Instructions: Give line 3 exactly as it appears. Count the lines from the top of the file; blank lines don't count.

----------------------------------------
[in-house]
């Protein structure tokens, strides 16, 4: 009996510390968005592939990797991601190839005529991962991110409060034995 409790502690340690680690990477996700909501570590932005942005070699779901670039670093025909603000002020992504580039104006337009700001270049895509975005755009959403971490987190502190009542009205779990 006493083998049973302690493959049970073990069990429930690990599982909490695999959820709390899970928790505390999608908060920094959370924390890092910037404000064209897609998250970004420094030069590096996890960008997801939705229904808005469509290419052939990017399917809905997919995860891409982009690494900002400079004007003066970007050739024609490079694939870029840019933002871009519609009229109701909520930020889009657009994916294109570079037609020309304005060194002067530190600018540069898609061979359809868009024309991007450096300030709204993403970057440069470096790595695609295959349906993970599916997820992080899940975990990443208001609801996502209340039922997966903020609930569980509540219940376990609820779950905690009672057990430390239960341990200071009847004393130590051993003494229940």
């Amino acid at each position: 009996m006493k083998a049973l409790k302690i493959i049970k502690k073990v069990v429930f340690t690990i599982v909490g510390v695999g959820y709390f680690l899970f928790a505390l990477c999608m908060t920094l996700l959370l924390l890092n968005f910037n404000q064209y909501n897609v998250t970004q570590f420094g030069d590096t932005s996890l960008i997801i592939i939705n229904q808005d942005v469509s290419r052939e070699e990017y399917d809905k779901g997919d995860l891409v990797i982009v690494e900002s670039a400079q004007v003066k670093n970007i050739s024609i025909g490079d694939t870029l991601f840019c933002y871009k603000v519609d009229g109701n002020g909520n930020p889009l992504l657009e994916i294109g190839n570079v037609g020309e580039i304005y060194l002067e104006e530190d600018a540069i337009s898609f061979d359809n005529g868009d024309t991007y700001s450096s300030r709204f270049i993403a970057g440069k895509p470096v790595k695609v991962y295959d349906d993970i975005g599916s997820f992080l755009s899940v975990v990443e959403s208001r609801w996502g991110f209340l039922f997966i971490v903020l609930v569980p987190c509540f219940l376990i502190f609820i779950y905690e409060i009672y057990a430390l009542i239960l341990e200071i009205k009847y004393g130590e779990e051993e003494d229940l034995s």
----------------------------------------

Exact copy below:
């Amino acid at each position: 009996m006493k083998a049973l409790k302690i493959i049970k502690k073990v069990v429930f340690t690990i599982v909490g510390v695999g959820y709390f680690l899970f928790a505390l990477c999608m908060t920094l996700l959370l924390l890092n968005f910037n404000q064209y909501n897609v998250t970004q570590f420094g030069d590096t932005s996890l960008i997801i592939i939705n229904q808005d942005v469509s290419r052939e070699e990017y399917d809905k779901g997919d995860l891409v990797i982009v690494e900002s670039a400079q004007v003066k670093n970007i050739s024609i025909g490079d694939t870029l991601f840019c933002y871009k603000v519609d009229g109701n002020g909520n930020p889009l992504l657009e994916i294109g190839n570079v037609g020309e580039i304005y060194l002067e104006e530190d600018a540069i337009s898609f061979d359809n005529g868009d024309t991007y700001s450096s300030r709204f270049i993403a970057g440069k895509p470096v790595k695609v991962y295959d349906d993970i975005g599916s997820f992080l755009s899940v975990v990443e959403s208001r609801w996502g991110f209340l039922f997966i971490v903020l609930v569980p987190c509540f219940l376990i502190f609820i779950y905690e409060i009672y057990a430390l009542i239960l341990e200071i009205k009847y004393g130590e779990e051993e003494d229940l034995s």